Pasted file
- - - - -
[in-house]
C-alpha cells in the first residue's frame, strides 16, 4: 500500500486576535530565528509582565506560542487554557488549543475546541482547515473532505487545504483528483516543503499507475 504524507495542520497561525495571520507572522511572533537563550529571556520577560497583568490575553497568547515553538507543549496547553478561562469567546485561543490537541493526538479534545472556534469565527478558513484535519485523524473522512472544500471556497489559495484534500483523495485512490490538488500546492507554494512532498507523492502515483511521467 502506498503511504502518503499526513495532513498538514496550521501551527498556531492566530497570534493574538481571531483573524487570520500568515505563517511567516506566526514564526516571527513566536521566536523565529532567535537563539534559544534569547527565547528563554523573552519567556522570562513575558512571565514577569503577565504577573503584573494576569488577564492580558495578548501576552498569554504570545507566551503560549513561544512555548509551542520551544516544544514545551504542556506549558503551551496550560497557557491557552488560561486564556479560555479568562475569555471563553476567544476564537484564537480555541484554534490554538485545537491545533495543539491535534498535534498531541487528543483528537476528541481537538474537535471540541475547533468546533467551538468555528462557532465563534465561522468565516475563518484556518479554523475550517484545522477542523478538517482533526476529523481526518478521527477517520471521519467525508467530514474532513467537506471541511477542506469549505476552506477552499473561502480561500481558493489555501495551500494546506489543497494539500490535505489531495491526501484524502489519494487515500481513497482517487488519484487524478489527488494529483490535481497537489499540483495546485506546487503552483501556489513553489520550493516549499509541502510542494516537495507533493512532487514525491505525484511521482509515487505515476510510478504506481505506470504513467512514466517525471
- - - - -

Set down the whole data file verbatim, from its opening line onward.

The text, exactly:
[in-house]
C-alpha cells in the first residue's frame, strides 16, 4: 500500500486576535530565528509582565506560542487554557488549543475546541482547515473532505487545504483528483516543503499507475 504524507495542520497561525495571520507572522511572533537563550529571556520577560497583568490575553497568547515553538507543549496547553478561562469567546485561543490537541493526538479534545472556534469565527478558513484535519485523524473522512472544500471556497489559495484534500483523495485512490490538488500546492507554494512532498507523492502515483511521467 502506498503511504502518503499526513495532513498538514496550521501551527498556531492566530497570534493574538481571531483573524487570520500568515505563517511567516506566526514564526516571527513566536521566536523565529532567535537563539534559544534569547527565547528563554523573552519567556522570562513575558512571565514577569503577565504577573503584573494576569488577564492580558495578548501576552498569554504570545507566551503560549513561544512555548509551542520551544516544544514545551504542556506549558503551551496550560497557557491557552488560561486564556479560555479568562475569555471563553476567544476564537484564537480555541484554534490554538485545537491545533495543539491535534498535534498531541487528543483528537476528541481537538474537535471540541475547533468546533467551538468555528462557532465563534465561522468565516475563518484556518479554523475550517484545522477542523478538517482533526476529523481526518478521527477517520471521519467525508467530514474532513467537506471541511477542506469549505476552506477552499473561502480561500481558493489555501495551500494546506489543497494539500490535505489531495491526501484524502489519494487515500481513497482517487488519484487524478489527488494529483490535481497537489499540483495546485506546487503552483501556489513553489520550493516549499509541502510542494516537495507533493512532487514525491505525484511521482509515487505515476510510478504506481505506470504513467512514466517525471